A somewhat less adversarial view of abortion
By Paul M. Weyrich
Our British cousins have been informed that the Democratic Party – by logical extension, Liberalism – is moving away from its ironclad support for legalized abortion. Even in this age of instant communication, it is easy to get the signals mixed. It is my unpleasant duty to report to the defenders of innocent life in America and in Great Britain that the Democratic Party is far from taking a neutral stance on abortion, much less embracing the pro-life cause.
The genesis for this column came from an article, “Liberals Ready to Abandon U.S. Right to Abortion,” published on July 3 in the British newspaper, The Observer. The journalist, Gaby Wood, asserted that “Abortion may still be the most divisive issue in the [United States], but in a move indicative of creeping conservatism, Democrats now seem happy to amend – even relinquish – their position on it.” Wood cited several liberals who argued that Democrats would need to abandon their nearly religious abhorrance of the Right’s view of abortion to win the 2008 Presidential Election and Congressional seats. Wood quoted Cynthia Gorney, author of A Frontline History of the Abortion Wars, who suggested that many Democrats say that “clinging to [the Roe v. Wade decision] is costing us more than it’s gaining us.”
I certainly agree and I would think millions of former Democrats who, over the past three decades switched their partisan allegiance because of the abortion issue, would share my sentiment. Many Americans – even those who are not strictly pro-life – question unrestricted legalized abortion, particularly when confronted with the facts about gruesome procedures, such as partial birth abortion. President Bush had the support of those who opposed legalized abortion in the last election.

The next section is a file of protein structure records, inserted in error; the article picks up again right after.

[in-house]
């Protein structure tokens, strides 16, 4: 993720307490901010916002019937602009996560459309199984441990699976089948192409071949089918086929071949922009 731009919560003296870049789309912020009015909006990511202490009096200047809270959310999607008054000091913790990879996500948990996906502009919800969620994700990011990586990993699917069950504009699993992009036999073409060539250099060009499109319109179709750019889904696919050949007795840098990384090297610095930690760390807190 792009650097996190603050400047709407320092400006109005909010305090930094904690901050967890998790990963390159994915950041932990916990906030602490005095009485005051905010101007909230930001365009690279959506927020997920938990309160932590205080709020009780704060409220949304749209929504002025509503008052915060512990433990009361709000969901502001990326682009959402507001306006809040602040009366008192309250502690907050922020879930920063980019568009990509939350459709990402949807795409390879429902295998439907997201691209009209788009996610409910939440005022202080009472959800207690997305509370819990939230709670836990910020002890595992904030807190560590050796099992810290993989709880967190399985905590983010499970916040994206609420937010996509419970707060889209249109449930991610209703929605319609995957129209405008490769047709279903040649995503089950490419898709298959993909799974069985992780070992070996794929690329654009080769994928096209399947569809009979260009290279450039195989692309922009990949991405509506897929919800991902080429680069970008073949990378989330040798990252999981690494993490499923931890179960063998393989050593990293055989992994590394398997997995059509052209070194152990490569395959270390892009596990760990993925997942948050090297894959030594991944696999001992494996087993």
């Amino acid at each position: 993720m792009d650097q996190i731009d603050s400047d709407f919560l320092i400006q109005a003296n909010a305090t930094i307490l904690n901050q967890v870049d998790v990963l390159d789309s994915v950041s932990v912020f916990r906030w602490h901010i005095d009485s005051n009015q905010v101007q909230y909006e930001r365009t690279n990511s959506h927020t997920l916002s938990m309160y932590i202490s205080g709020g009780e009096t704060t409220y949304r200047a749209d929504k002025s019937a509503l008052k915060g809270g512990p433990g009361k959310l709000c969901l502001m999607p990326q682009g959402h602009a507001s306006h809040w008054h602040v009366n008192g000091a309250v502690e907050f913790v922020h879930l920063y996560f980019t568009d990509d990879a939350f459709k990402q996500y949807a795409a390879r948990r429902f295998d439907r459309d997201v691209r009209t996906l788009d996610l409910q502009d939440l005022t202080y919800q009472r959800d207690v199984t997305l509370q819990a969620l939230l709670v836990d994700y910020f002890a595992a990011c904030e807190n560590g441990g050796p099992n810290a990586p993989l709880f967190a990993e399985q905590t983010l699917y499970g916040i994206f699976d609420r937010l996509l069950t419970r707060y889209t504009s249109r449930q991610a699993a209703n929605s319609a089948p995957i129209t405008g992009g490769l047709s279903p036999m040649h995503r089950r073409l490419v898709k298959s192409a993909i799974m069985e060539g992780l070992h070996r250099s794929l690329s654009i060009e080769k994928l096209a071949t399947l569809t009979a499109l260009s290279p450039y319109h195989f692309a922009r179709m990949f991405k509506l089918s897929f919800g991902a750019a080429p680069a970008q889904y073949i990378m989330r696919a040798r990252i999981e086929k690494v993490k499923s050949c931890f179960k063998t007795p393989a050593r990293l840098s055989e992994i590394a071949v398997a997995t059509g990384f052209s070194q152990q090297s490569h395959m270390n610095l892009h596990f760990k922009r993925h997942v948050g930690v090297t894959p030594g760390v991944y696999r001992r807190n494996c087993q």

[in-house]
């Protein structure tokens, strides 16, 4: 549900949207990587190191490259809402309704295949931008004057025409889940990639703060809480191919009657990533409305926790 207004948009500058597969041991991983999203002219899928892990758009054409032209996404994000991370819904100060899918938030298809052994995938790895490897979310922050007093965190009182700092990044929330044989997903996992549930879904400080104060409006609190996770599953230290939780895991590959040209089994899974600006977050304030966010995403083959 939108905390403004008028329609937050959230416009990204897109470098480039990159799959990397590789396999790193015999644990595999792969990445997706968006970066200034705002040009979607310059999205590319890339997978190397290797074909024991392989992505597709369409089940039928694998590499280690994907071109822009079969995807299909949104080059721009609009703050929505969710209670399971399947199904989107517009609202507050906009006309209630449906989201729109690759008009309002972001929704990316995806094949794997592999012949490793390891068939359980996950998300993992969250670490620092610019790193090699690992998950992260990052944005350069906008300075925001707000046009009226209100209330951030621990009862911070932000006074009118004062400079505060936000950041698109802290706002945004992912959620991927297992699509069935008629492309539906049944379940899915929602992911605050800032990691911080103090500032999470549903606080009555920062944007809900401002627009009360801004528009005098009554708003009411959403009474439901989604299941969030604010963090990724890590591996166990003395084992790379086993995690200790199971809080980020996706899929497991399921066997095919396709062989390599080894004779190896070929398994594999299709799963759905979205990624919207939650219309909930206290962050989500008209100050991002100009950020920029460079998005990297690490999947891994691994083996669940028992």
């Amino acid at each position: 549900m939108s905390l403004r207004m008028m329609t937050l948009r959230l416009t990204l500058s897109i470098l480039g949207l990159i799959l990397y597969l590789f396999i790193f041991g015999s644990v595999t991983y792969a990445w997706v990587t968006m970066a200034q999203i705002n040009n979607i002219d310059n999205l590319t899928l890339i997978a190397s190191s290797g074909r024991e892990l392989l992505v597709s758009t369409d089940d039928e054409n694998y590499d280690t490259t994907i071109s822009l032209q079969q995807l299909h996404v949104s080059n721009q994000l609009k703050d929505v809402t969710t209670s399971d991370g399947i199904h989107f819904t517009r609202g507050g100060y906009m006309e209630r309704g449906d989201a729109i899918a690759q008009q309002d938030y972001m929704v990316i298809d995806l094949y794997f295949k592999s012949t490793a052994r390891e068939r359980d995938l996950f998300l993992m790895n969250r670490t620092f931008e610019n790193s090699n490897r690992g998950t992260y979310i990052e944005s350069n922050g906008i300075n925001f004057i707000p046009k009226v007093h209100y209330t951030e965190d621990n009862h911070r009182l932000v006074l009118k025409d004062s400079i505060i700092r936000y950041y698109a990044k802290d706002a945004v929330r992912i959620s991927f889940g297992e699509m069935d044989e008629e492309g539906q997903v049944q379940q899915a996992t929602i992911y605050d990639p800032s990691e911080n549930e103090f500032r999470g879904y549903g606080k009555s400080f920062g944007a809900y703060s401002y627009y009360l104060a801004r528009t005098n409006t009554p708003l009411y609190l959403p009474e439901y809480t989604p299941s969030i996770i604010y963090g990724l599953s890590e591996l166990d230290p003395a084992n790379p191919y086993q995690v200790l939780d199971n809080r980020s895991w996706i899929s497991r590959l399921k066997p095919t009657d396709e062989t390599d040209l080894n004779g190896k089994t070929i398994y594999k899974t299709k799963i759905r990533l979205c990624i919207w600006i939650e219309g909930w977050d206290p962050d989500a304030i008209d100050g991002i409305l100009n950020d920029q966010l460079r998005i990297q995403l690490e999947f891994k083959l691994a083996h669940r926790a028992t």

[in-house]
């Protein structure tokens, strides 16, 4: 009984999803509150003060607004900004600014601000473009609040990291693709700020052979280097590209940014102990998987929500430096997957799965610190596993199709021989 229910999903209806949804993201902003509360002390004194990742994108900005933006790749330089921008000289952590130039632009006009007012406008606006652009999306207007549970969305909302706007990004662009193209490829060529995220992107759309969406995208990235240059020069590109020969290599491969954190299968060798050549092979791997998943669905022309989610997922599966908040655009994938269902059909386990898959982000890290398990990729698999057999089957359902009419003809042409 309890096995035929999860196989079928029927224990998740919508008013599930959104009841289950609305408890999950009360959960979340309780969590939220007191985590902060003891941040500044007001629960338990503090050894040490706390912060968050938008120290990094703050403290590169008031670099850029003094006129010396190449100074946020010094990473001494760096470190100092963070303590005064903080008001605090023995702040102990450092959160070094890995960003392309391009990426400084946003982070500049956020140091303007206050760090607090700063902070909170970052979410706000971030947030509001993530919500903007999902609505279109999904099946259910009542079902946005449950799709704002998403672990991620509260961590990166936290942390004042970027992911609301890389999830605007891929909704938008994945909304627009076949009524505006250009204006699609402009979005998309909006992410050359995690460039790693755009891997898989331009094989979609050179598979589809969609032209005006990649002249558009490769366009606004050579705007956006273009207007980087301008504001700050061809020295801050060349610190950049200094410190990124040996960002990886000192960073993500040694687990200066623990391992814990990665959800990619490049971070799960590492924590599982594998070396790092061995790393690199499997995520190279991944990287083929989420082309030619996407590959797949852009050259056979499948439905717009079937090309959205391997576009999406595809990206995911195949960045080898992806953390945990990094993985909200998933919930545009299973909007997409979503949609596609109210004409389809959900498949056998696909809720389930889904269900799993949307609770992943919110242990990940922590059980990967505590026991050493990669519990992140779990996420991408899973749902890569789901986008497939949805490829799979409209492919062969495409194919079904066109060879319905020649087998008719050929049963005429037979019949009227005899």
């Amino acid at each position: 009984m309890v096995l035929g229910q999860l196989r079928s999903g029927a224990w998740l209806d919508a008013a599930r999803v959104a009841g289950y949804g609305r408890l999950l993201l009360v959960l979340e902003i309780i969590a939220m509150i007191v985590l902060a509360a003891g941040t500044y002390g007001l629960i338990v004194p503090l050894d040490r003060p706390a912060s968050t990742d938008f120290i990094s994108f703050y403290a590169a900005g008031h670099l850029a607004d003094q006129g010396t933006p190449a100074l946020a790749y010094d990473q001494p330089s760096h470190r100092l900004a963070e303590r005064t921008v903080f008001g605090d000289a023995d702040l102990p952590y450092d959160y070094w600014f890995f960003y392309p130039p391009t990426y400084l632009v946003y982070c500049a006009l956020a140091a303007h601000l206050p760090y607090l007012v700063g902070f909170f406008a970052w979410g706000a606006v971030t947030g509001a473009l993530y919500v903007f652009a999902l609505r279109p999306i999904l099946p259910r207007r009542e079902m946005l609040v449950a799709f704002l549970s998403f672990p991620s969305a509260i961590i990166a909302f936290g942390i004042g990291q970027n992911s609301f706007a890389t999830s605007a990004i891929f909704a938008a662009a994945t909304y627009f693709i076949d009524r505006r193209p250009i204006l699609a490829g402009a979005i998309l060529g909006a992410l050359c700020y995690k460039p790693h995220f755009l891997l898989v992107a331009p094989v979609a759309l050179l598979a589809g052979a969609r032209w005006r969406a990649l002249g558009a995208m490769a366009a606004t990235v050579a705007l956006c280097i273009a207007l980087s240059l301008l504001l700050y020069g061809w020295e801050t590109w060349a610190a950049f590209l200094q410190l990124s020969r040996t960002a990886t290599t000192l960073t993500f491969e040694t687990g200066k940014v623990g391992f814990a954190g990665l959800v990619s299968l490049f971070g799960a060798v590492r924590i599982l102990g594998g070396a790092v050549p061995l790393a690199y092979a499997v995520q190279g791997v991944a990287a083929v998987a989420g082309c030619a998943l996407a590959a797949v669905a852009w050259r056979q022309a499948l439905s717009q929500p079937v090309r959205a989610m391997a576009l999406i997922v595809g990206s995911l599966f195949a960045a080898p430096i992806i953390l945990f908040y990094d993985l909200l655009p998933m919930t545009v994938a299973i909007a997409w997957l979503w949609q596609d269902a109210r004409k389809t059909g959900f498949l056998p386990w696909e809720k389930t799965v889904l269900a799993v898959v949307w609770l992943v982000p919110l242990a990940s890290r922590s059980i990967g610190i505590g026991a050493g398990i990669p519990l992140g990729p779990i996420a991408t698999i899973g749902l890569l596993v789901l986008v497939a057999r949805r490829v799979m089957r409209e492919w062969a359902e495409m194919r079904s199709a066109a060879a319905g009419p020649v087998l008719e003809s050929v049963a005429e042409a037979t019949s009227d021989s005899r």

Admittedly there is more pro-life activity within the Democratic Party. Democrats for Life of America (DFLA) is actively advancing its own pro-life legislative agenda to reduce abortions. Called the 95-10 Initiative, it is designed to reduce abortions by 95% over the next ten years. The fact that DFLA announced its plan at Democratic National Committee (DNC) headquarters is taken as a sign of change within the Party.
The 95-10 Initiative may be well-intentioned. Certainly social conservatives would embrace its recommendations, such as parental notification in certain circumstances and that all women’s health centers or clinics provide pregnancy counseling and information about adoption and the harmful side effects of an abortion. Conservatives should be concerned that many proposals would require more federal spending and would not offer the legal protection that many in the pro-life movement favor. (Pro-lifers should be more vocal about their demands because innocent human life is at stake.) Grants to school districts for pregnancy prevention education programs easily could be hijacked by the Left to fund more sex education programs that could be viewed as approving of teen sex.
Democrats, such as Senator Ben Nelson (NE) and Representative Jerry Costello (IL) have endorsed the 95-10 Initiative. While DFLA struggles to be accepted by the Democratic Party and Liberalism, advocates of legalized abortion maintain a strong grip on the Party and Liberalism.
Abortion rights advocate Benjamin Wittes recently had an article published in Atlantic Monthly. He advised like-minded readers to “let Roe die” because it had become such a divisive issue and it would dominate the battle for the next U.S. Supreme Court Justice. He expressed dismay that “a single narrow issue pushes to the sidelines discussion of a broad array of other important legal questions.”
Douglas Johnson, Legislative Director, National Right to Life Committee (NRLC), argues that no matter how sincere Wittes is organizations, such as the National Abortion Rights Action League (NARAL) Pro-Choice America, EMILY’s List, Planned Parenthood, People for the American Way and Alliance for Justice – will not let the Democratic Party or Liberalism weaken its support for abortion rights.
Johnson wrote to me: “The quoted Benjamin Wittes is sincere, but – the forthcoming battle over confirmation(s) will amply demonstrate – he does not speak for the activists who are so influential in the Democratic Party’s nomination process for federal offices, nor for most Democratic members of Congress, nor for many big Democratic donors. Not to mention the liberals in the news media who are just getting warmed up. Some Democratic officeholders are adjusting their rhetoric a bit, but we don’t see any substantive retreat among the party leadership.”
Paul M. Weyrich is the Chairman and CEO of the Free Congress Foundation.
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